Forget the New Year's Eve fireworks, NASA has announced that a comet currently zooming through the inner Solar System will be so bright over the next week that we should be able to see it in the night sky with binoculars.

The comet was first detected by NASA's NEOWISE mission in October, and its trajectory is currently taking it on a safe pass by Earth as it approaches the Sun. But as it zooms by, it should be so bright between now and January 14 that we'll be able to see it using just binoculars, and maybe even with the naked eye.

The comet, called C/2016 U1 NEOWISE, "has a good chance of becoming visible through a good pair of binoculars, although we can't be sure because a comet's brightness is notoriously unpredictable," said Paul Chodas, manager of NASA's Centre for Near-Earth Object (NEO) Studies.

According to David Dickinson at Universe Today, "comet C/2016 U1 NEOWISE is set to break binocular +10th magnitude brightness this week, and may just top +6th magnitude (naked eye brightness) in mid-January near perihelion".

Magnitude brightness refers to how bright an object is in the night sky, and the lower the number, the better. For perspective, Venus is around –4.4 magnitude at maximum brightness ,and the Moon is –12.7 magnitude.

So what can you expect to see? Something a little like this, although slightly further away, seeing as this picture of the comet was taken with a telescope on December 23 in Austria:

2016U120151223blurr 22-1-700x432Michael Jäger/Universe Today

Comets are so unpredictable in their visibility because they're made up of ice, dust, and rocky material, and as they approach the Sun, they tend to heat up rapidly and quickly start shedding material in a glorious dust trail. This change in composition can rapidly change how visible the comets are in the night sky - sometimes they become brighter, and sometimes they go dark.

Researchers still don't know a lot about comet C/2016 U1 NEOWISE, but they predict that its orbit around the Sun could be up to millions of years long, which means that this might very well be the first time the comet has passed through the inner Solar System. And definitely the last time it'll get this close to us in our lifetime. 

Although the prospect of being able to see a comet with your naked eye as it whizzes past might sound terrifying, don't worry, comet C/2016 U1 NEOWISE has already made it through the closest pass of Earth on December 13, at a distance of around 106 million km (66 million miles).

This week, it's around 140 million km (87 million miles) away as it approaches the Sun - around 350 times further away from us than our Moon. So there's no danger of it hitting us. 

But for keen skywatchers, it should put on a hell of a show. If you want to watch it as it whizzes by, the best place to view it from is the Northern Hemisphere next week, and you should look to the southeastern sky shortly before dawn.

"At its brightest, comet C/2016 U1 NEOWISE will pass through the constellations Ophiuchus to Serpens Cauda and Sagittarius, and is best visible in the dawn sky 12 degrees from the Sun at maximum brightness," explains Universe Today.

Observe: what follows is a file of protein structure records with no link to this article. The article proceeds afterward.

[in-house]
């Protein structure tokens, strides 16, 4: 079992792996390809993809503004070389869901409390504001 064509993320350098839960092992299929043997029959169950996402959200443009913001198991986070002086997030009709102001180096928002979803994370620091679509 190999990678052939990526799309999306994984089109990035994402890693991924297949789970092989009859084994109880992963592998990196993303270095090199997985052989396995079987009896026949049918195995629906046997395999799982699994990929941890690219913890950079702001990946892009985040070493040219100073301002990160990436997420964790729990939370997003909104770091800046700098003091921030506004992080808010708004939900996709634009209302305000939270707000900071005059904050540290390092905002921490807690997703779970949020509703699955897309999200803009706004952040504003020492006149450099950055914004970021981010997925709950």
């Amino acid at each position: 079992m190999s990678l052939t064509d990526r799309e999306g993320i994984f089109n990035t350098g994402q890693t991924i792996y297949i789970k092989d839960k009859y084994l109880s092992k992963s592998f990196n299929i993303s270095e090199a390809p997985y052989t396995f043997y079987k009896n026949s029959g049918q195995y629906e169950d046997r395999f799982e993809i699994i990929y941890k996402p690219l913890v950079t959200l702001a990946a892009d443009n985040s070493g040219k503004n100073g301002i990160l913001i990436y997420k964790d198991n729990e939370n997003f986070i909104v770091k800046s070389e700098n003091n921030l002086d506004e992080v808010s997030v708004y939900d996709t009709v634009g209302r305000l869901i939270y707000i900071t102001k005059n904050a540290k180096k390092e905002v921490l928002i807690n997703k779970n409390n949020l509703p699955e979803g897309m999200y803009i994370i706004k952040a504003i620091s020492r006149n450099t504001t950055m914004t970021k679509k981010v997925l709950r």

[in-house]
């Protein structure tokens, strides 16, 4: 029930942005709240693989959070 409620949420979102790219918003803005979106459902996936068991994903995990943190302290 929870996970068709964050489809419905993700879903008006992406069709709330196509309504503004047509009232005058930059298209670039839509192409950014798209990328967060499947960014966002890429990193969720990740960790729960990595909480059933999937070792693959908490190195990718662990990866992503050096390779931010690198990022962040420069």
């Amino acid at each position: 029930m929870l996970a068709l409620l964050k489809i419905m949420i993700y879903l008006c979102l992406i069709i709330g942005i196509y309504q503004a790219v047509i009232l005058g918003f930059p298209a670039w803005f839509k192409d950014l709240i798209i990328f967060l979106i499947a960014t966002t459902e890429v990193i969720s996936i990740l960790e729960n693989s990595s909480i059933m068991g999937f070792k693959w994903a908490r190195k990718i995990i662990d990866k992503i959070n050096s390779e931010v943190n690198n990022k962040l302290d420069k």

The comet will be at its closest point to the Sun on January 14, when it will be just inside the orbit of Mercury before it heads back out to the outer Solar System. That proximity to the Sun will make it harder to see in mid January, but there should be another chance on the last day of the month for Southern Hemisphere dwellers to spot it before it gets too distant.

NASA's NEOWISE mission has also announced the discovery of another mysterious celestial object passing through our neighbourhood in the coming weeks. The second object, called 2016 WF9, seems to straddle the blurry line between an asteroid and a comet, and scientists aren't quite sure what to make of it just yet.

Unlike icy comets, asteroids are made up of metal and rocky materials, and so they don't release dust trails as they approach the Sun. This also seems to be the case for 2016 WF9, but it also appears to have the reflectivity and body structure of a comet.  

So far all we know for sure is that 2016 WF9 is pretty large - up to 1 km (0.6 miles) across - and is also relatively dark, with only a small percentage of the light that lands on its surface reflecting back to Earth. Which could explain why we've never seen it before. 

Unlike comet C/2016 U1, 2016 WF9 passes by our planet pretty regularly. It's furthest point from the Sun is around Jupiter's orbit, and over the course of 4.9 years it travels towards the Sun, swinging just inside Earth's orbit before heading back towards the outer Solar System.

That's what's happening this year on February 25, when the object will pass our planet at a distance of nearly 51 million km (32 million miles). For now, that's not close enough to worry about, but scientists will be keeping a close eye on it in the hopes of learning more about its structure, and whether it might be an issue for Earth in the future. They will hopefully be able to classify it as either a comet or an asteroid, too.

"2016 WF9 could have cometary origins," said NASA's Deputy Principal Investigator James "Gerbs" Bauer.

"This object illustrates that the boundary between asteroids and comets is a blurry one; perhaps over time this object has lost the majority of the volatiles that linger on or just under its surface."

Whatever the case, there's nothing quite like seeing a comet zoom by our little planetary rock to remind us of just how small - and special - we are in the vast expanse of the Universe. So don't forget to look up next week.